The late Paris-based Venezuelan artist Jesus Raphael Soto made a career of painting, sculpture and optical and kinetic art. It was the last of these for which he’s perhaps best known, such as this interactive, immersive “Penetrable” installed in the plaza in front of the Ahmanson building at the sprawling Los Angeles County Museum of Art, or LACMA.
From the earliest days of film, this fascinating archival footage shows traffic scenes from 1890s London and other places in the age before cars. What’s striking is just how much traffic there was — a lot — and how much horses were a part of the densely populated urban landscape and how vital their role was the city’s public transportation of the day.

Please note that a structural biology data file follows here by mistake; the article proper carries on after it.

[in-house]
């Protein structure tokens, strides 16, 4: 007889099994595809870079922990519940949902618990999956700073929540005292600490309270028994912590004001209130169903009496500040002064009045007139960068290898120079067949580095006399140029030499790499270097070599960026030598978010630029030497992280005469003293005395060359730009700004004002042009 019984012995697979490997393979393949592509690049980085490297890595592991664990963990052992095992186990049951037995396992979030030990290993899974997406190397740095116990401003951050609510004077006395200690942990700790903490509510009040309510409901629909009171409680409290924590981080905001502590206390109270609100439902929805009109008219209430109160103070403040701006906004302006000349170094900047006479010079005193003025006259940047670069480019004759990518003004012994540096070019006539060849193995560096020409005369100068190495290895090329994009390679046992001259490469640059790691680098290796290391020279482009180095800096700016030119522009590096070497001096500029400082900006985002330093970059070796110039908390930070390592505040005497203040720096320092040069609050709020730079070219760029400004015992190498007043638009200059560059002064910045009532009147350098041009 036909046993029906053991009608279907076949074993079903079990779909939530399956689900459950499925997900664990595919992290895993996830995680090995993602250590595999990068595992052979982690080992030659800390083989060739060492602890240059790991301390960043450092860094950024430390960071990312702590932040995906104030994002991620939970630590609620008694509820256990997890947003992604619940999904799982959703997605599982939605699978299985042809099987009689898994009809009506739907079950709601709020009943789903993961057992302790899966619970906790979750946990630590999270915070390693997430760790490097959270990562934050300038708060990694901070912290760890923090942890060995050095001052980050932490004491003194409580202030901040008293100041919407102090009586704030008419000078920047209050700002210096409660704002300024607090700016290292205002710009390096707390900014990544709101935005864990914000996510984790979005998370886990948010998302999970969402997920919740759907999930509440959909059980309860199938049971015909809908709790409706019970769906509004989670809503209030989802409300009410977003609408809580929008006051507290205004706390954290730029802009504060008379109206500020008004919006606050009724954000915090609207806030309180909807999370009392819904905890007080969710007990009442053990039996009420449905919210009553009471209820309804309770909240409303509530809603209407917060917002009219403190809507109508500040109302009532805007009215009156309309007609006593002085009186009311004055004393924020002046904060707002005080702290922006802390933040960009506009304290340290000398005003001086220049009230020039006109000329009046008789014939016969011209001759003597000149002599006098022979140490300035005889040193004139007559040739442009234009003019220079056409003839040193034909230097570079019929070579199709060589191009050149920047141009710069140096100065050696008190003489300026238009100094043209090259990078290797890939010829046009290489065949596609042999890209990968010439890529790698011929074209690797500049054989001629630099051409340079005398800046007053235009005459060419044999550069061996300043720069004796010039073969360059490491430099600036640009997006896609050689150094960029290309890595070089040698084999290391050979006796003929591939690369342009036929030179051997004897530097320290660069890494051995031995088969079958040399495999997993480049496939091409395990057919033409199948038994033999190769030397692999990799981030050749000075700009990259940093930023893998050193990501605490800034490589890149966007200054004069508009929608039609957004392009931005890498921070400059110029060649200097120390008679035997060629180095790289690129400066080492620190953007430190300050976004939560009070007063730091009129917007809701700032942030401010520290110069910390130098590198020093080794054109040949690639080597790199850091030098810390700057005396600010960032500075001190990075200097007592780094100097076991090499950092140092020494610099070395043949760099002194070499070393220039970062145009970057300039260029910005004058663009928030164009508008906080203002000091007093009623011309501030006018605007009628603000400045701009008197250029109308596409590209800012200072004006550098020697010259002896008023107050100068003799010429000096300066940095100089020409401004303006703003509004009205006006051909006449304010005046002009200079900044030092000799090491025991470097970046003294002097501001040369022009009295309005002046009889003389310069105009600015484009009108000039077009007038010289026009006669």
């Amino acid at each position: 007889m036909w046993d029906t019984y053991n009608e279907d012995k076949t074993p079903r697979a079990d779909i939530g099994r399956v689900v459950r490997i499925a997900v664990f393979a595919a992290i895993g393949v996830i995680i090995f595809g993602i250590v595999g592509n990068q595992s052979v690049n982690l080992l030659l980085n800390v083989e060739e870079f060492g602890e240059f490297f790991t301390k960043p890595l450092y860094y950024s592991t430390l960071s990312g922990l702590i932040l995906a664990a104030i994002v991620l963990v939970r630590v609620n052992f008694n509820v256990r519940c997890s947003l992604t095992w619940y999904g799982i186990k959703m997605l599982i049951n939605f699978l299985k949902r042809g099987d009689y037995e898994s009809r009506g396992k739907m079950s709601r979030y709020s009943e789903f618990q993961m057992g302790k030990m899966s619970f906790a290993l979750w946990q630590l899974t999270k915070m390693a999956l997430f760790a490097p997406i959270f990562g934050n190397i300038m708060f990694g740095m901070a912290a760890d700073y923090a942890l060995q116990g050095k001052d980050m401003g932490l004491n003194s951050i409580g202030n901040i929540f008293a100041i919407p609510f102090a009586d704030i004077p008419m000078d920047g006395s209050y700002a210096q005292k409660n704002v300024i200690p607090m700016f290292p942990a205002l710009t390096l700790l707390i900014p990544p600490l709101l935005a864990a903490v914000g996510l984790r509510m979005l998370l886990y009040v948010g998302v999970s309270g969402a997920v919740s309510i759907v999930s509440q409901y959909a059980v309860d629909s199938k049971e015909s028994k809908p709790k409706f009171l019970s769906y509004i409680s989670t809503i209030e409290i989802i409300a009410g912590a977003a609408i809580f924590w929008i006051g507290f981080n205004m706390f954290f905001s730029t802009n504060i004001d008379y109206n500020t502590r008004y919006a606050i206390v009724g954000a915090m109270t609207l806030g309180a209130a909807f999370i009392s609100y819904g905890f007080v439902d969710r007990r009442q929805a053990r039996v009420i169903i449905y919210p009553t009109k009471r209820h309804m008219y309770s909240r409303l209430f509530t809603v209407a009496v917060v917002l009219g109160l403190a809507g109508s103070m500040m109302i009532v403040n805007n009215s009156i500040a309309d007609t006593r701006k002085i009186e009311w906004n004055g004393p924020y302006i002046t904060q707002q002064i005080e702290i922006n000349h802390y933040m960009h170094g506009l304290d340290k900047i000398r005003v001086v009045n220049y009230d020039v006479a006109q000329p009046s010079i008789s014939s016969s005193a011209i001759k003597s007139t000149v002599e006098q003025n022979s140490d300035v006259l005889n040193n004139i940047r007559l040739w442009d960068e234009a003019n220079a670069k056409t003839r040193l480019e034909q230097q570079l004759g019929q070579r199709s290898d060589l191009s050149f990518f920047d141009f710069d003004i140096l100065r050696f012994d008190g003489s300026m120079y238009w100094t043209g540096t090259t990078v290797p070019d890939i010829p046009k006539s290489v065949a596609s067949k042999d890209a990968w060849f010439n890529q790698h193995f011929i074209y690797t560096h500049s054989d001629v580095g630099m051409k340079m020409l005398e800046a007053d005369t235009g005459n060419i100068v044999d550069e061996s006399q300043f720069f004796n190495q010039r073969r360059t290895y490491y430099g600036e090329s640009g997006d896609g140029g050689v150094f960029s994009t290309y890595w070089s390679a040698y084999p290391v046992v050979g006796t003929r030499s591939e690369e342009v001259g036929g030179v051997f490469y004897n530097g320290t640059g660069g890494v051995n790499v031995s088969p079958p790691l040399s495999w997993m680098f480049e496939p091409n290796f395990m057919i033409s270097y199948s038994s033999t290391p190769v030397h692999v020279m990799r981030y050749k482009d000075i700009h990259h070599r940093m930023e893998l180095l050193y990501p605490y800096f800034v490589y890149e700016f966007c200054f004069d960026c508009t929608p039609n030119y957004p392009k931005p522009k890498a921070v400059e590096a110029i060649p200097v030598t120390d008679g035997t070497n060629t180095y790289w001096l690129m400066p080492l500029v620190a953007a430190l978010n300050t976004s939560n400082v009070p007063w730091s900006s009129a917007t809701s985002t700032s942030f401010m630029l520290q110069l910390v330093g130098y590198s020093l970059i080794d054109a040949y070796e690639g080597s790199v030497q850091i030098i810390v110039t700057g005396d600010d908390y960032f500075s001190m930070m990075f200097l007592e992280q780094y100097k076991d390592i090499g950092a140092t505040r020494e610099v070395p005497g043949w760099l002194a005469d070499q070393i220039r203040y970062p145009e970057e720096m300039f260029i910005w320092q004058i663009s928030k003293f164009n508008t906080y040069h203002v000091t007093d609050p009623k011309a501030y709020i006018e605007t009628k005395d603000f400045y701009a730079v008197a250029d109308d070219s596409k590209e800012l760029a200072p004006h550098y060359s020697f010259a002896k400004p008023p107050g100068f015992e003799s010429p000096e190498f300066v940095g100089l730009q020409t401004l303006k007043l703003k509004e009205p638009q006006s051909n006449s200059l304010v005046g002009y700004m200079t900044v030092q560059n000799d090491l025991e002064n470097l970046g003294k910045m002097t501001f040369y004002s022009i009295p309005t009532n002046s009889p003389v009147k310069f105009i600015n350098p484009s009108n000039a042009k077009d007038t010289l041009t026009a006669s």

A declarative fashion-edict cliche “Minskirts are Back” is painted in a cartoonish, woodsy typeface on this storefront roller shutter on the Bowery south of Delancey in New York’s Lower East Side. This is one of many street art pieces on storefront shutters along the Bowery commissioned as part of a local art project started by the new Museum of Contemporary Art a few years ago.
In the past week or so, artist Dylan Egon has been putting up these awesome, cheekily sinister wheat-paste street art cut-outs of Disney’s iconic Mickey Mouse character as a gun target around downtown Manhattan. The one pictured here is on Broome Street in SoHo. Absolutely brilliant. See more Dylan Egon posts.